Kendrick Perkins: Don't Come Across Him in a Dark Alley

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Kendrick Perkins: Don't Come Across Him in a Dark Alley
(Photo by Elsa/Getty Images)

If I had to make a list of the top five people I'd rather not see in a dark alley, that list would probably go something like this:

1. Kendrick Perkins

2. Kendrick Perkins

3. Kimbo Slice

4. A young Mike Tyson

5. Kendrick Perkins.

Honestly, can you imagine Perk's 6'10" hulking figure walking towards you, wearing his trademark scowl across his face?

I know just what I would do—I'd pee my pants and, as the urine was running down my leg, turn around and get the hell out of the alley.

Why is this relevant to Kendrick Perkin's player capsule? Because other centers should start to feel the same way when they line up against Perk.

Just look at Dwight Howard. He was shackled the whole Celtics-Magic series, unable to get any easy baskets inside and, despite having the body of the Greek God Zeus, Howard could not move Perkins enough in the post to establish good position.

Watching Perk play Howard more or less to a draw in the Magic series, it was more clear than ever before that Kendrick Perkins has solidified himself as one of the top centers in this league, turning the corner both offensively and defensively.

On offense, Perkins has developed a solid turnaround jump shot over his right shoulder and a dependable baby hook over his left shoulder. While I don't like him shooting because he doesn't often make it, Perk also started gaining confidence in his 12-of-15 jump-shot. Perk still has a long ways to go before becoming a go-to offensive scorer, but he is far from the liability that he used to be on that side of the court.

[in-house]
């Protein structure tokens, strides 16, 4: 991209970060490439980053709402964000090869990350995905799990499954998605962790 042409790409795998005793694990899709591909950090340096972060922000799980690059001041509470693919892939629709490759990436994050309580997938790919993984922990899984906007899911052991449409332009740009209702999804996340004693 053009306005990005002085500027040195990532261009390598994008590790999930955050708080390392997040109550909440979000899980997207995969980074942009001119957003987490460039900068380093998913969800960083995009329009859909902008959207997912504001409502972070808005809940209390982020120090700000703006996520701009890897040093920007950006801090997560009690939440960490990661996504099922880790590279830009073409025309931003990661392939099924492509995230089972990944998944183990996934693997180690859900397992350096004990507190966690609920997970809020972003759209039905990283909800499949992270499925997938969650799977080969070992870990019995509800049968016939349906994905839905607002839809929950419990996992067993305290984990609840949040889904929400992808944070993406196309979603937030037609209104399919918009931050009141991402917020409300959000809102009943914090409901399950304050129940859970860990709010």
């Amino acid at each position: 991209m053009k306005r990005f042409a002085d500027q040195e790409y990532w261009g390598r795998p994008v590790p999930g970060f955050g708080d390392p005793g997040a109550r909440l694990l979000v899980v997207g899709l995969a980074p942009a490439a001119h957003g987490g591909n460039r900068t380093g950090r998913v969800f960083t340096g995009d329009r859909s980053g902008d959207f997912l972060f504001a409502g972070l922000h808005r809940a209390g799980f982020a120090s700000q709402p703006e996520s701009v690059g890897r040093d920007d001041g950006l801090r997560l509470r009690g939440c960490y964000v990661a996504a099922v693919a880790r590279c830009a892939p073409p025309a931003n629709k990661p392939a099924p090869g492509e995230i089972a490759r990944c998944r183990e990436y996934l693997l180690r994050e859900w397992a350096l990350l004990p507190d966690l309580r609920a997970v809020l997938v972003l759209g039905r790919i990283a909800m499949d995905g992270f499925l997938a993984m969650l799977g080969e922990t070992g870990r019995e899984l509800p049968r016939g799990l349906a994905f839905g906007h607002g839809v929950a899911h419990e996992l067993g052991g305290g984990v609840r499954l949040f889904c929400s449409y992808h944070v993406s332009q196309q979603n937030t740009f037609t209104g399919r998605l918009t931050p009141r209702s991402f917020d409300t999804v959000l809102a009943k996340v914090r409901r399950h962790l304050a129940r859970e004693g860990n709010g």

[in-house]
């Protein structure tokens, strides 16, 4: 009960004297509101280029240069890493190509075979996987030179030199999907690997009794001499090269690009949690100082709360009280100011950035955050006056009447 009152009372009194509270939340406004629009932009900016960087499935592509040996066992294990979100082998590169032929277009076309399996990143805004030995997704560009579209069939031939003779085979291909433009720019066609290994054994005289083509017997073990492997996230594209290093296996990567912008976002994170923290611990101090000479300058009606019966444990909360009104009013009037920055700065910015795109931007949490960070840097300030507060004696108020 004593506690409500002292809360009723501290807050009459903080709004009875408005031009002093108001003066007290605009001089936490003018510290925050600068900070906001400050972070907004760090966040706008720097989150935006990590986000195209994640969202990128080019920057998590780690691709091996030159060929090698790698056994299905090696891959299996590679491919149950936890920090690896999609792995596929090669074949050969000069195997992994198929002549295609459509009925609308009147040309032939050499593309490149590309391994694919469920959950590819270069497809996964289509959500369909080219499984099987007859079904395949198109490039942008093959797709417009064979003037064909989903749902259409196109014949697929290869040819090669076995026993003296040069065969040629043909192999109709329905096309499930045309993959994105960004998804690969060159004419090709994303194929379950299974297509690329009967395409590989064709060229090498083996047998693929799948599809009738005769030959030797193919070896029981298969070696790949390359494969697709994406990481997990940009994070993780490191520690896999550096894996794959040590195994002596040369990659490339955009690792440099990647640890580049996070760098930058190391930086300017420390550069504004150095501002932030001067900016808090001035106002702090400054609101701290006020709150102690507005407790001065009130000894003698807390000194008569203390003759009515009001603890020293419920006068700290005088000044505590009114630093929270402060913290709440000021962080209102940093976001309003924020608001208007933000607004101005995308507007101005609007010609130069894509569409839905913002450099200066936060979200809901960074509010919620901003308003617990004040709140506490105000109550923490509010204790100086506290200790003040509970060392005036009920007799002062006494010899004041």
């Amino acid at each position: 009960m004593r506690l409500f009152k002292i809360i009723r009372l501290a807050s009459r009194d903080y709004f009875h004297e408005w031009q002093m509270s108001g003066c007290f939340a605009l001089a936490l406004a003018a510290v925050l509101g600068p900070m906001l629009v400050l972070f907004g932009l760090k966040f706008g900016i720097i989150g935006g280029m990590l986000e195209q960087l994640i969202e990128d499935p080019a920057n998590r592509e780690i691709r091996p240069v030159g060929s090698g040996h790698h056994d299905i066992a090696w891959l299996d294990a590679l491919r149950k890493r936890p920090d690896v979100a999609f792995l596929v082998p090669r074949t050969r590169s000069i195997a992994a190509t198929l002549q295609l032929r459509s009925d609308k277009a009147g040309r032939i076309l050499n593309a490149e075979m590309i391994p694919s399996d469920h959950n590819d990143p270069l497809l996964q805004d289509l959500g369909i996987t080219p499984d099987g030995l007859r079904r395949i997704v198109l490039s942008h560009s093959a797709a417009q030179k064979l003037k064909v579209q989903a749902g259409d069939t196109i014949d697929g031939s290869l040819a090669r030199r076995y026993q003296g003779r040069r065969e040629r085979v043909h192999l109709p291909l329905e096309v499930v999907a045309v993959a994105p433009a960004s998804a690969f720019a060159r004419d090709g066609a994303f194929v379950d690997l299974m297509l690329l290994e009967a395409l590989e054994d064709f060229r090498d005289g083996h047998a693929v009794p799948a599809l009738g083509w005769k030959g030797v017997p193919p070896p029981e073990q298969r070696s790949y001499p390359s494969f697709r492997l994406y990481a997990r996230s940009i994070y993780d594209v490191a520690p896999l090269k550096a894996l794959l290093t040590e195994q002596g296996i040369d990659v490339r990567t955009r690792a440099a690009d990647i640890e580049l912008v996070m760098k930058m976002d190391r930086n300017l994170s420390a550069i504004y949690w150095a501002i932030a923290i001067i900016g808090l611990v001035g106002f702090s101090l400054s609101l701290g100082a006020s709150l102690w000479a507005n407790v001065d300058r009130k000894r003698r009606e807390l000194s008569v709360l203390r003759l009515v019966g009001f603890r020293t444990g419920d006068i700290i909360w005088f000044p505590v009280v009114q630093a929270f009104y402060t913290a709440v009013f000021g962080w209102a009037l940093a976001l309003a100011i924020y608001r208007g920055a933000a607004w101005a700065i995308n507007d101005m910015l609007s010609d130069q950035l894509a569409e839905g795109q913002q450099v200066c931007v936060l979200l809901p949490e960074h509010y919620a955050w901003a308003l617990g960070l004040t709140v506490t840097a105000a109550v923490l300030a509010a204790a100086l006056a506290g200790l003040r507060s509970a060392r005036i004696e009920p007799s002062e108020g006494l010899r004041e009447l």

On the other end, Perk became the Celtics' defensive stopper down low after Kevin Garnett's injury. In a league where a team desperately needs a defensive presence inside, Perkins was our rock. Down low, his strength makes him an immovable force and his length and mobility allow him to contest and alter shots taken both by his own man and other guys' men.

Perkins showed his importance by blocking a career-high two shots per game this season (which raised to 2.6 bpg during the playoffs), but his statistics alone fail to measure how much Kendrick Perkins is beginning to affect a basketball game. Perkins is starting to become somebody other teams worry about down-low, a shot-blocker who gets in the heads of the other team and forces bad shots and missed opportunities.

My brother claims Kendrick Perkins will one day be an All-Star. I don't know about all that, but I do know this; Kendrick Perkins has rapidly improved and is quickly becoming a force in this league.

The next time Perkins locks up Howard, Howard should consider himself lucky—at least he didn't see him in a dark alley.

For this article and more, check out http://hardcoreceltics.blogspot.com

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